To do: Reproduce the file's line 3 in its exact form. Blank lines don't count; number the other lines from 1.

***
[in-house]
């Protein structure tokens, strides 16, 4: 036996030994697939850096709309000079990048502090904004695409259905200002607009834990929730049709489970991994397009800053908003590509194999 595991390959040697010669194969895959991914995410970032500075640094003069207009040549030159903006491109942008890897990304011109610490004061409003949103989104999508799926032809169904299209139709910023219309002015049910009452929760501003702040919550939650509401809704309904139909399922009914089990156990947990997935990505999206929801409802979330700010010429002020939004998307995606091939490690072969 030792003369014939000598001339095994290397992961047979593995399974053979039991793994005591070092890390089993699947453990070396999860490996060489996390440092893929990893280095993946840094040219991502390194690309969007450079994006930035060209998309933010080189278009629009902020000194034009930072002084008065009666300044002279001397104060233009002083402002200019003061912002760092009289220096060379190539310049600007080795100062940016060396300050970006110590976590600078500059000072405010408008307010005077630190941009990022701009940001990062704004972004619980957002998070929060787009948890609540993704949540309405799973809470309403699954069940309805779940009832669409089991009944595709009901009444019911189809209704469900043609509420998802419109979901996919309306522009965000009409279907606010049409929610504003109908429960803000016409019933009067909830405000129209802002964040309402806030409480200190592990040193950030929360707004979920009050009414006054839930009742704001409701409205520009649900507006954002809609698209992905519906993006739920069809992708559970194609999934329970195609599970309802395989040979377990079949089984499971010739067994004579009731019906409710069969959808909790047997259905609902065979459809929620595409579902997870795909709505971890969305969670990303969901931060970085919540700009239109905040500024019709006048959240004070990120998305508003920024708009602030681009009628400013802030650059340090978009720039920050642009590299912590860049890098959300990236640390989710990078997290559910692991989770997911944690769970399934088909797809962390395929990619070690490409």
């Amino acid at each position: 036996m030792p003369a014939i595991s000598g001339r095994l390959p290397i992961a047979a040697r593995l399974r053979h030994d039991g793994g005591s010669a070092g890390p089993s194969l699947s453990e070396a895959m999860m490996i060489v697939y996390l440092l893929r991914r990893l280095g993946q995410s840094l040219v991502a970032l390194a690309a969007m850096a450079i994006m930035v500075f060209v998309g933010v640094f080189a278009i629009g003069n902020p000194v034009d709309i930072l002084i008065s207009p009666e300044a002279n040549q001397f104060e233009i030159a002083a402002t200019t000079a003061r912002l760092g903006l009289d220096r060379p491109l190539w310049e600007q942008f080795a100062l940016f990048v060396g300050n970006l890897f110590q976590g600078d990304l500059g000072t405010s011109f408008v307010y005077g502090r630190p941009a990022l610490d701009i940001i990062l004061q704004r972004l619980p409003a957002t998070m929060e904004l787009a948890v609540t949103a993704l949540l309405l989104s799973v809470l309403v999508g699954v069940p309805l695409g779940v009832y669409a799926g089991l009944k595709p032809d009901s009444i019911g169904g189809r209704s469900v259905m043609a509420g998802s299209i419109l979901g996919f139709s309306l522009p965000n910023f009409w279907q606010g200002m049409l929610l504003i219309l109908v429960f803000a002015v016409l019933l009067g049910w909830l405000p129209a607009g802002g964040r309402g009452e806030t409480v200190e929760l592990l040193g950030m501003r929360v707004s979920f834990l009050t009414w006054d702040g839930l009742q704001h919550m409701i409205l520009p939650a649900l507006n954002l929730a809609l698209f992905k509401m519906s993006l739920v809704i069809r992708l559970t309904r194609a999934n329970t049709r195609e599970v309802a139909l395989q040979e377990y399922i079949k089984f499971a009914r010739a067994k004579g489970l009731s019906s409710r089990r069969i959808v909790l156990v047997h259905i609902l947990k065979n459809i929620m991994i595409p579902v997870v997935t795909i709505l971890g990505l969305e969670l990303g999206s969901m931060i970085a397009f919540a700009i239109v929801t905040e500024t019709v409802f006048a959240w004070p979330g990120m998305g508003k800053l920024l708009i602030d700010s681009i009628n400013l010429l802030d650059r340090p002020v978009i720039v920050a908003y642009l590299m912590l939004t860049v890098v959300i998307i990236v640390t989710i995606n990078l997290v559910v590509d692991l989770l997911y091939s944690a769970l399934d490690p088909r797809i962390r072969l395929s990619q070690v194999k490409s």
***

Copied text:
């Amino acid at each position: 036996m030792p003369a014939i595991s000598g001339r095994l390959p290397i992961a047979a040697r593995l399974r053979h030994d039991g793994g005591s010669a070092g890390p089993s194969l699947s453990e070396a895959m999860m490996i060489v697939y996390l440092l893929r991914r990893l280095g993946q995410s840094l040219v991502a970032l390194a690309a969007m850096a450079i994006m930035v500075f060209v998309g933010v640094f080189a278009i629009g003069n902020p000194v034009d709309i930072l002084i008065s207009p009666e300044a002279n040549q001397f104060e233009i030159a002083a402002t200019t000079a003061r912002l760092g903006l009289d220096r060379p491109l190539w310049e600007q942008f080795a100062l940016f990048v060396g300050n970006l890897f110590q976590g600078d990304l500059g000072t405010s011109f408008v307010y005077g502090r630190p941009a990022l610490d701009i940001i990062l004061q704004r972004l619980p409003a957002t998070m929060e904004l787009a948890v609540t949103a993704l949540l309405l989104s799973v809470l309403v999508g699954v069940p309805l695409g779940v009832y669409a799926g089991l009944k595709p032809d009901s009444i019911g169904g189809r209704s469900v259905m043609a509420g998802s299209i419109l979901g996919f139709s309306l522009p965000n910023f009409w279907q606010g200002m049409l929610l504003i219309l109908v429960f803000a002015v016409l019933l009067g049910w909830l405000p129209a607009g802002g964040r309402g009452e806030t409480v200190e929760l592990l040193g950030m501003r929360v707004s979920f834990l009050t009414w006054d702040g839930l009742q704001h919550m409701i409205l520009p939650a649900l507006n954002l929730a809609l698209f992905k509401m519906s993006l739920v809704i069809r992708l559970t309904r194609a999934n329970t049709r195609e599970v309802a139909l395989q040979e377990y399922i079949k089984f499971a009914r010739a067994k004579g489970l009731s019906s409710r089990r069969i959808v909790l156990v047997h259905i609902l947990k065979n459809i929620m991994i595409p579902v997870v997935t795909i709505l971890g990505l969305e969670l990303g999206s969901m931060i970085a397009f919540a700009i239109v929801t905040e500024t019709v409802f006048a959240w004070p979330g990120m998305g508003k800053l920024l708009i602030d700010s681009i009628n400013l010429l802030d650059r340090p002020v978009i720039v920050a908003y642009l590299m912590l939004t860049v890098v959300i998307i990236v640390t989710i995606n990078l997290v559910v590509d692991l989770l997911y091939s944690a769970l399934d490690p088909r797809i962390r072969l395929s990619q070690v194999k490409s």